# -b 128 = 128kbit average bit rate
  # -c 20000 = frequency cutoff (< half of sample rate)
  # --obj-type 0 = Low Complexity profile (default)
  # --mpeg-vers 2 = 2 for .aac and 4 for .mp4 or .m4a
  # -q 125 = quality 125% if want to code by quality instead of ABR
  faac --mpeg-vers 4 -w -b 128 temp_audio.wav output.mp4
  # OR: 
  #  faac -w -b 128 temp_audio.wav temp_audio.aac
  #  mp4creator -c temp_audio.aac -H -I output.mp4

  # extract video
  avi2raw --video input.avi temp_video.m4v
  # -c same as -create=
  # -H same as -hint
  # -I same as -interleave
  # -r same as -rate=
  mp4creator -c temp_video.m4v -H -r 15 -verbose=5 output.mp4
  # no -hint, no -interleave
  mp4creator -optimize output.mp4
  rm temp_audio.wav temp_audio.aac temp_video.m4v

ffmpeg (command shell)

Conversion using ffmpeg:
  # extract and encode audio
  ffmpeg -i film.avi -vn temp_audio.mp3
  faac -w -b 128 temp_audio.mp3 temp_audio.aac
  # extract and encode video
  ffmpeg -i input.avi -an -b 400 -vcodec mpeg4 temp_video.m4v
  # mux into mp4
  mp4creator -c temp_video.m4v -hint -r 30 output.mp4
  mp4creator -c temp_audio.aac -hint -interleave output.mp4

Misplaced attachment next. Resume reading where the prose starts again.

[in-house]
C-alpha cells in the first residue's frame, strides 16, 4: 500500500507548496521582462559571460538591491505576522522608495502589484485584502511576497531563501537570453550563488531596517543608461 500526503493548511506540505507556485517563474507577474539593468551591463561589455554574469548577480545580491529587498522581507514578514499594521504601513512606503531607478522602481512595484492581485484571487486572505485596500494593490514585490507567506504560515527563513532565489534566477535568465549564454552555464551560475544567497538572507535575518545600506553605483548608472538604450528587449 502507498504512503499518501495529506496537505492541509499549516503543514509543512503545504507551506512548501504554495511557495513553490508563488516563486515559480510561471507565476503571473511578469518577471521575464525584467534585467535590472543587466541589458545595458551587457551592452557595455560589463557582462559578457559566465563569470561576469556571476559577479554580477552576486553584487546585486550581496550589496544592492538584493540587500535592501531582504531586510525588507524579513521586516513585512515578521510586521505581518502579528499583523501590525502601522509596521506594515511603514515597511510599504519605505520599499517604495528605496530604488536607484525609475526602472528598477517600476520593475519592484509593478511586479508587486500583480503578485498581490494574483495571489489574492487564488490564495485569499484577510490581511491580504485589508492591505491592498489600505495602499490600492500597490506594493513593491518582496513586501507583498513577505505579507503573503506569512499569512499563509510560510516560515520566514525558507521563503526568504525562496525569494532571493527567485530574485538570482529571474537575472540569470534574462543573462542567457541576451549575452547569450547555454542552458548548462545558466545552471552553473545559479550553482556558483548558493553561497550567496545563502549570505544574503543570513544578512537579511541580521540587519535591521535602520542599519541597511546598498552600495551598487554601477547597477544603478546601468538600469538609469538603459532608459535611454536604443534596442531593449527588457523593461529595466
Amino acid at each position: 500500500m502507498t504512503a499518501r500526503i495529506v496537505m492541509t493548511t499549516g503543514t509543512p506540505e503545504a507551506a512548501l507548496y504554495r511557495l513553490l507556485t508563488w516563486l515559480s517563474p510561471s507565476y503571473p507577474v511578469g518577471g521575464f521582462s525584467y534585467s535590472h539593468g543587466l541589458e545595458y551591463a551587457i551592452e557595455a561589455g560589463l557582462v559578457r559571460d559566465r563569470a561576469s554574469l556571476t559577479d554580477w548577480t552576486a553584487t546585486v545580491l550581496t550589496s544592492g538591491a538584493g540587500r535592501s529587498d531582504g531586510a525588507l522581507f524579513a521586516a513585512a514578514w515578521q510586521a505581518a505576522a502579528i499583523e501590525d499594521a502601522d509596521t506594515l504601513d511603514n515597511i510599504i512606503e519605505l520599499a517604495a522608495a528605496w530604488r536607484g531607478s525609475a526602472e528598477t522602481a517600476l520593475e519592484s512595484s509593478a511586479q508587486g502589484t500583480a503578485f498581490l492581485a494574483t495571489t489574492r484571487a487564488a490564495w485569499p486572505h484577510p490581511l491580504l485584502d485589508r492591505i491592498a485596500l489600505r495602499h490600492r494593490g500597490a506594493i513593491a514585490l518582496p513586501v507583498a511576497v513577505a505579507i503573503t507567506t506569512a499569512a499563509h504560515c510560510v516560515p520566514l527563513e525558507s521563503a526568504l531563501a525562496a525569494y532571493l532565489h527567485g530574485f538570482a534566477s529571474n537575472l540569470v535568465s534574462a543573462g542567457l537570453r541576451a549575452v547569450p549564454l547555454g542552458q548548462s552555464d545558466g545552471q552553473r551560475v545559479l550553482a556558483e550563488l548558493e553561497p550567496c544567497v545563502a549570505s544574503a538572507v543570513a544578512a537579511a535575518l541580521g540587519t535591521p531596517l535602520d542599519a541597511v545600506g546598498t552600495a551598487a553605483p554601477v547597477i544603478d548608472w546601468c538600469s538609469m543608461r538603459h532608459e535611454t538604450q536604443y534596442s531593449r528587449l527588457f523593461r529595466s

rm temp_audio.mp3 temp_audio.aac temp_video.m4v

ffmpeg can produce mp4 [can it?]:

  ffmpeg -i input.avi -an -vcodec copy output.mp4 

MPEG4IP mp4creator (command shell)

Some articles:

  # -V = 
  # -I = use the ISO MPEG-4 standard implementation instead of OpenDivX (xvid?)
  # -M = use mp3 instead of AAC
  # -R = input is RGB instead of YUV12
  # -d = leave intermediate files
  mp4encode -w 640 -h 480 -r 30 -I -R -V 1000 -M -A 128 mycontent.avi

ffmpegX (OSX GUI)

See ffmpegX Documentation Choose "MPEG4 [.MP4] (ffmpeg)". The ffmpexgX just uses its GUI dialogs to generate shell commands -- commands which the user can't see; only the error messages. At this time, ffmpegX is unable to handle Sorenson input (although ffmpeg just added this ability, so presumably ffmpegX will handle it soon).

Article Links - More Than You Want To Know


QuickTime Pro OSX, Windows converter GUI enables "export" within the QuickTime player many to many commercial $30
ffmpegX OSX converter GUI on top of ffmpeg and (optionally) mencoder many to many shareware ($15) with usable trial
SUPER Windows converter GUI on top of ffmpeg, MEncoder, mplayer, x264, mppenc many to many free binary
Windows Media Encoder windows converter GUI free binary
mpegable X4 live Windows converter GUI produces .mp4 files; specifically oriented around 3G files for mobile devices (see 3gp encoding) many to MP4 20eu ($28)
mplayer and mencoder osx (look in download section) and MeWiG all (mplayer, mencoder), OSX (mplayerosx), Windows (MeWiG) converter GUI (mencoderosx, MeWiG), converter command (mencoder), player (mplayer) on top of mencoder. mencoderosx has not been updated since 2003, though mencoder is quite recent. many to many GPL
StreamStudio unix-like with X, uses python and QT converter GUI on top of ffmpeg. not maintained since 2003. many to many